present this paper. Data on rock properties were developed under an earlier program sponsored by the American Gas Association. Cameron and Jones, Inc., and Zeni-McKinney-Williams Corp., subsidiary of Dravo Corporation, assisted in the construction phases and cost estimation. The guidance and counsel of Messrs. Fred Wright and J. Huebler, and Drs. S. Guralnick and S. A. Weil is also gratefully acknowledged.
REFERENCES 1. SLIEPCEVICH, C. M., Liquefied Natural Gas-A New Source of Energy: Part I, Ship Transportation, Am. Sci. 53, 260-87 (1965) June; Part II, Peak Load Shaving and Other Uses, Am. Sci. 53, 308-16 (1965) September. 2. KHAN, A. R., and EAKIN, B. E., Recent Developments in LNG Storage Systems. Paper No. 321 presented at the Ist International Conference on Petroleum and the Sea, Monte Carlo, Monaco, May 12-20, 1965. 3. EAKIN, B. E., BAIR, W. G., CLOSNER, J. J., and MAROTI, R., Belowground Storage of Liquefied Natural Gas in Prestressed Concrete Tanks. Institute of Gas Technology Technical Report No. 8 (covering Projects PB-35, PB-35a and PE-35a sponsored by A.G.A. and participating companies) (1963) July. 4. YOUNG, A. R., Recent Developments in Liquefaction of Natural Gas for Peak Shaving. Paper presented at American Gas Association Production Conference, Pittsburgh, Pa., May 17, 1963. 5. ANDERSON, P. J., and KHAN, A. R., Storage of Liquefied Natural Gas. Conference Preprint 216 presented at the American Society of Civil Engineers Transportation Conference, Minneapolis, Mim., May 20, 1965. Appears as, Storage Containers for Liquefied Natural Gas, Civil Engineering, 35, 65-67 (1965), August. 6. BRESSON, H., Cavern Storage of Liquefied Natural Gas. Paper CEP-62-12, Operating Section, American Gas Association, 1962. 7. SCISSON, S. E., Planning for Mined Underground LPG Storage, Oil Gas J., 58, 141-44 (1960) May 2. 8. BRESSON, H., Cavern Storage of Liquefied Natural Gas, J. Ind. Gaz., 87, 551-57 (1963), December. 9. CAMERON AND JONES, INC., Preliminary Study of Techniques and Costs of Underground Storage for Liquefied Natural Gas. Denver, Colo., 1963. 10. EAKIN, B. E., Cavern Storage of Liquefied Natural Gas. Unpublished Report to Gas Operations Research Committee, A.G.A., May 1963. 11. CASTLE, R. O., Geology of the Andover Granite and Surrounding Rocks, Massachusetts. U.S. Geological Survey, Washington, D.C. To be printed.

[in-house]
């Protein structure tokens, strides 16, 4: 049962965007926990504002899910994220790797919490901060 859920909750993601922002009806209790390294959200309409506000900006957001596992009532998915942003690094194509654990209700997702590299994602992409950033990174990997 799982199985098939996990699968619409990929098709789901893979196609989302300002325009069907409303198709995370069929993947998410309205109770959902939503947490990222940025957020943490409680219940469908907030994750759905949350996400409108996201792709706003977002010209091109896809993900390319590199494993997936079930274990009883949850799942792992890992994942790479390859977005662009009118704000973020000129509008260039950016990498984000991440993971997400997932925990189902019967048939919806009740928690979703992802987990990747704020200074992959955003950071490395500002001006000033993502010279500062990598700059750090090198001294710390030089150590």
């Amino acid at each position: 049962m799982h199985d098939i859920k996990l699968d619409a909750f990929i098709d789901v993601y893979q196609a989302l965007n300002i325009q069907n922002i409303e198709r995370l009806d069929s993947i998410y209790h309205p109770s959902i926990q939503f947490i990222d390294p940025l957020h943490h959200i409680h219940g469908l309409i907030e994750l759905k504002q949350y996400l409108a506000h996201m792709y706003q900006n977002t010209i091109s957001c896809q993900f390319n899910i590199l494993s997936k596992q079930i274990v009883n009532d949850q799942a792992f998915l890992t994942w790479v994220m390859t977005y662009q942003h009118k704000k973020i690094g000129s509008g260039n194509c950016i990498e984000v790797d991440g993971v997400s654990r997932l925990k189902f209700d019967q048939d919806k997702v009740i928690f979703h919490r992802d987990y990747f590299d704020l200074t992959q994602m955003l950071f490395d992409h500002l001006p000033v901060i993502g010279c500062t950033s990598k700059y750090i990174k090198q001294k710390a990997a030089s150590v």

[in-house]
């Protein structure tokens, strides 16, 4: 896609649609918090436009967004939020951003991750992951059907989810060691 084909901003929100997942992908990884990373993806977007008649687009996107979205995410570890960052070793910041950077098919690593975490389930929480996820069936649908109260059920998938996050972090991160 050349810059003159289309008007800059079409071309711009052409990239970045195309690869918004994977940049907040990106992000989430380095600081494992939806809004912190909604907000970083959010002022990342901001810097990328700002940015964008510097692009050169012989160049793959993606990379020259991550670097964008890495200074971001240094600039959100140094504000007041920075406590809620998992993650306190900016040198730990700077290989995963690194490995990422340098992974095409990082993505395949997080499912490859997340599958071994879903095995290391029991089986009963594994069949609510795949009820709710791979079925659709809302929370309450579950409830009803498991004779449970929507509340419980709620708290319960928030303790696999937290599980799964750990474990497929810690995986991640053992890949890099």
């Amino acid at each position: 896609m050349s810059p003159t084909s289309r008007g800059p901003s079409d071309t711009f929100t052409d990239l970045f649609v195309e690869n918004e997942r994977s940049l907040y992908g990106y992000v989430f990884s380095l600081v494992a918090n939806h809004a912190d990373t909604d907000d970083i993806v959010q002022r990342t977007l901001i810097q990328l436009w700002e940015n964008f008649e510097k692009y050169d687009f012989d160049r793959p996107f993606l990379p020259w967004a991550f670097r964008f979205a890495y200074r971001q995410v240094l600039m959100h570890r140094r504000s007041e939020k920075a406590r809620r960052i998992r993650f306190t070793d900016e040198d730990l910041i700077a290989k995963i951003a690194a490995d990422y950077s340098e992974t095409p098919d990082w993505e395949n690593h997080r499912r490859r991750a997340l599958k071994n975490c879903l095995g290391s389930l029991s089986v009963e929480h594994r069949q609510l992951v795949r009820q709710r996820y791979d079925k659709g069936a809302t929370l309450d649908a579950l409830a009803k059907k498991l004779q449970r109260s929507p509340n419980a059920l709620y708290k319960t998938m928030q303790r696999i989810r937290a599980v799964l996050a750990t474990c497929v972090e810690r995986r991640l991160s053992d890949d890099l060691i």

The authors gratefully acknowledge the permission of Gas Storage Inc., which is sponsoring this project, to


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Almacenamiento de gas natural licuado en cavernas
El almacenamiento de gas natural licuado en cavernas ha sido desarrollado activamente, por muchos aos, en varios pases. Se describen las eficientes tcnicas mineras que han renovado en los Estados Unidos el inters en las cavernas como sistema de almacenamiento, hacindolas econmicamente competidoras con el mtodo convencional de almacenamiento. Se presentan resultados de laboratorio sobre comportamiento fsico y trmico, a bajas temperaturas, de rocas apropiadas. Se describen el diseo, la construcciny la operacin de una caverna de prueba aislada trmicamente. Se discuten los efectos del aislamientoen la evaporacin y los esfuerzos inducidos en rocas tratadas trmicamente. Se informa sobre el diseo y el costo de cavernas de tipo comercial para el almacenamiento de gas natural licuado, con base en los resultados de la prueba piloto.